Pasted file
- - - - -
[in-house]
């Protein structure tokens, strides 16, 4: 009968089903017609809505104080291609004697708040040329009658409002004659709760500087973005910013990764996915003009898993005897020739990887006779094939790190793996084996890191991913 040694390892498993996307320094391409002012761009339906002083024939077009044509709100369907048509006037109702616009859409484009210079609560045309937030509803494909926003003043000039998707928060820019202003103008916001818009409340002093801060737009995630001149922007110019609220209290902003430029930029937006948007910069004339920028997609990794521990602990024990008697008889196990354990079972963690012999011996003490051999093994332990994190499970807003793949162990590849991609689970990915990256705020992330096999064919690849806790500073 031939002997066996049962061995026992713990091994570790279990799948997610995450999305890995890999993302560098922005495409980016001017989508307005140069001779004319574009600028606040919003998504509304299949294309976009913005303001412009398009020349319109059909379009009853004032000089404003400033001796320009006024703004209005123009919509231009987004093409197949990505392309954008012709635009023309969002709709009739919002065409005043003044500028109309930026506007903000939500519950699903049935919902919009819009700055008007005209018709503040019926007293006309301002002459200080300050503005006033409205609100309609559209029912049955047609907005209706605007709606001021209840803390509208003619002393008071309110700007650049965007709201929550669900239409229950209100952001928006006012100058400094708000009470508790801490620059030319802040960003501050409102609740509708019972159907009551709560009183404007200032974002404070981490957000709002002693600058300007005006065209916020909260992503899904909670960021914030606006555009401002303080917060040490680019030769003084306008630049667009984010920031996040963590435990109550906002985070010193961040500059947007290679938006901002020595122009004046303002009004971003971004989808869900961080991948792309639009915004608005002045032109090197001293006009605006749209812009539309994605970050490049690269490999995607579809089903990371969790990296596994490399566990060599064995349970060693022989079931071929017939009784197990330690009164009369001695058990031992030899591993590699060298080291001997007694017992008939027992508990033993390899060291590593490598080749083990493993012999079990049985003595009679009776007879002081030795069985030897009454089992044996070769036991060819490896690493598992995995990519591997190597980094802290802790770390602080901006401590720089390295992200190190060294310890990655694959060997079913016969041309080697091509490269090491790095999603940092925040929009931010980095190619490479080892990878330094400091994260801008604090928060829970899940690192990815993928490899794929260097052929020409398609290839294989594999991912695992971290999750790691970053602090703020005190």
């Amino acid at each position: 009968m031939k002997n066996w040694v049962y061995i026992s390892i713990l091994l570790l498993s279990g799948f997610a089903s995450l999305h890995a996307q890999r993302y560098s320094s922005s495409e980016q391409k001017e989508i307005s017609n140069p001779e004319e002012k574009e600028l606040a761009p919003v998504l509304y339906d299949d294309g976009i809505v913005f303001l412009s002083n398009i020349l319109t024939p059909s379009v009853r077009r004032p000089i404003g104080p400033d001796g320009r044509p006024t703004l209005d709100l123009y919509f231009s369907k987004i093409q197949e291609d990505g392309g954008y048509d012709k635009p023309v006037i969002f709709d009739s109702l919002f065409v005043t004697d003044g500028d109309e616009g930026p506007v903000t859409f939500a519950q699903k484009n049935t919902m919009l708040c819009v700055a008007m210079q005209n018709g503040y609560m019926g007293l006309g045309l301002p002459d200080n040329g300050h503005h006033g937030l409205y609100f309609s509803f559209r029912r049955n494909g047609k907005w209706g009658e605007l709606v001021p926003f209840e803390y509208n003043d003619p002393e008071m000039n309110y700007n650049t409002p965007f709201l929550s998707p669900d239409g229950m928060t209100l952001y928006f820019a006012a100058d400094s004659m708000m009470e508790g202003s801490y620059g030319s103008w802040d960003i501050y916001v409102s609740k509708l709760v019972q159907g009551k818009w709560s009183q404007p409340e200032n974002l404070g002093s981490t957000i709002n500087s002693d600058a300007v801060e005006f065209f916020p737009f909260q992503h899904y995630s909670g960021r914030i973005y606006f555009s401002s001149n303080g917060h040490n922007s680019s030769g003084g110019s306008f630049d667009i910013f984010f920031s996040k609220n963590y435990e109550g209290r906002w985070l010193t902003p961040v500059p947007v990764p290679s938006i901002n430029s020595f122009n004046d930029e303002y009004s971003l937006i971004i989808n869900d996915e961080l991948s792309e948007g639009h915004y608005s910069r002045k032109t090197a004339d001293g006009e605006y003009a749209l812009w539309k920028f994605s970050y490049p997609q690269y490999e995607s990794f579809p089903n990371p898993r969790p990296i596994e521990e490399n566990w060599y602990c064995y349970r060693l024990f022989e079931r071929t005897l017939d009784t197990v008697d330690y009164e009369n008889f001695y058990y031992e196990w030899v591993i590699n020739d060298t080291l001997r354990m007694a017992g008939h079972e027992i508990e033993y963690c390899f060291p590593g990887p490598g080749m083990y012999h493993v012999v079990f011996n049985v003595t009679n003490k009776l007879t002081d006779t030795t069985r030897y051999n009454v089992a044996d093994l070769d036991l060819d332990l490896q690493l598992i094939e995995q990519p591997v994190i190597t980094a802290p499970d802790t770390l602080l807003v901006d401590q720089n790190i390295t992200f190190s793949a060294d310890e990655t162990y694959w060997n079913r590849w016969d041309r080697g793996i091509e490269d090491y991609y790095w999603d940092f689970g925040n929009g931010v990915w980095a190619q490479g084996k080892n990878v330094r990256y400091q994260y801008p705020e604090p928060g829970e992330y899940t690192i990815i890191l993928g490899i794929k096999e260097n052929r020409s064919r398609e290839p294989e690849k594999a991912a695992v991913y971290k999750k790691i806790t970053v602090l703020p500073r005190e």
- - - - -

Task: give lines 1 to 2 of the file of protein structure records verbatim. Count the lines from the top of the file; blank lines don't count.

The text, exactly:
[in-house]
């Protein structure tokens, strides 16, 4: 009968089903017609809505104080291609004697708040040329009658409002004659709760500087973005910013990764996915003009898993005897020739990887006779094939790190793996084996890191991913 040694390892498993996307320094391409002012761009339906002083024939077009044509709100369907048509006037109702616009859409484009210079609560045309937030509803494909926003003043000039998707928060820019202003103008916001818009409340002093801060737009995630001149922007110019609220209290902003430029930029937006948007910069004339920028997609990794521990602990024990008697008889196990354990079972963690012999011996003490051999093994332990994190499970807003793949162990590849991609689970990915990256705020992330096999064919690849806790500073 031939002997066996049962061995026992713990091994570790279990799948997610995450999305890995890999993302560098922005495409980016001017989508307005140069001779004319574009600028606040919003998504509304299949294309976009913005303001412009398009020349319109059909379009009853004032000089404003400033001796320009006024703004209005123009919509231009987004093409197949990505392309954008012709635009023309969002709709009739919002065409005043003044500028109309930026506007903000939500519950699903049935919902919009819009700055008007005209018709503040019926007293006309301002002459200080300050503005006033409205609100309609559209029912049955047609907005209706605007709606001021209840803390509208003619002393008071309110700007650049965007709201929550669900239409229950209100952001928006006012100058400094708000009470508790801490620059030319802040960003501050409102609740509708019972159907009551709560009183404007200032974002404070981490957000709002002693600058300007005006065209916020909260992503899904909670960021914030606006555009401002303080917060040490680019030769003084306008630049667009984010920031996040963590435990109550906002985070010193961040500059947007290679938006901002020595122009004046303002009004971003971004989808869900961080991948792309639009915004608005002045032109090197001293006009605006749209812009539309994605970050490049690269490999995607579809089903990371969790990296596994490399566990060599064995349970060693022989079931071929017939009784197990330690009164009369001695058990031992030899591993590699060298080291001997007694017992008939027992508990033993390899060291590593490598080749083990493993012999079990049985003595009679009776007879002081030795069985030897009454089992044996070769036991060819490896690493598992995995990519591997190597980094802290802790770390602080901006401590720089390295992200190190060294310890990655694959060997079913016969041309080697091509490269090491790095999603940092925040929009931010980095190619490479080892990878330094400091994260801008604090928060829970899940690192990815993928490899794929260097052929020409398609290839294989594999991912695992971290999750790691970053602090703020005190």